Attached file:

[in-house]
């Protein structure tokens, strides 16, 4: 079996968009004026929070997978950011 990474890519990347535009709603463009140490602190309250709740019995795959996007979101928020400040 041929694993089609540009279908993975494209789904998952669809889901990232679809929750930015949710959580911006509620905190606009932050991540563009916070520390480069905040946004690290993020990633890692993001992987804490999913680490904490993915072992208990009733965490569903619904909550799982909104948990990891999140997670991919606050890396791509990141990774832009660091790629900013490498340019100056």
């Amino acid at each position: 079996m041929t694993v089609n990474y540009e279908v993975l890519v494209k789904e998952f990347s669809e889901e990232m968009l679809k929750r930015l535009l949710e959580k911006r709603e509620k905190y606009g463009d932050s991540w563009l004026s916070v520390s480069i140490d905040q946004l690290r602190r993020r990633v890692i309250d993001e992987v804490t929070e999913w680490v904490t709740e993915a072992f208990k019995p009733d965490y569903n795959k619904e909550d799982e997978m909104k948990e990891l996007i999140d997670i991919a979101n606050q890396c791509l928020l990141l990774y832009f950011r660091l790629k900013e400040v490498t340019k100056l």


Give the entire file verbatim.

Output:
[in-house]
């Protein structure tokens, strides 16, 4: 079996968009004026929070997978950011 990474890519990347535009709603463009140490602190309250709740019995795959996007979101928020400040 041929694993089609540009279908993975494209789904998952669809889901990232679809929750930015949710959580911006509620905190606009932050991540563009916070520390480069905040946004690290993020990633890692993001992987804490999913680490904490993915072992208990009733965490569903619904909550799982909104948990990891999140997670991919606050890396791509990141990774832009660091790629900013490498340019100056």
């Amino acid at each position: 079996m041929t694993v089609n990474y540009e279908v993975l890519v494209k789904e998952f990347s669809e889901e990232m968009l679809k929750r930015l535009l949710e959580k911006r709603e509620k905190y606009g463009d932050s991540w563009l004026s916070v520390s480069i140490d905040q946004l690290r602190r993020r990633v890692i309250d993001e992987v804490t929070e999913w680490v904490t709740e993915a072992f208990k019995p009733d965490y569903n795959k619904e909550d799982e997978m909104k948990e990891l996007i999140d997670i991919a979101n606050q890396c791509l928020l990141l990774y832009f950011r660091l790629k900013e400040v490498t340019k100056l």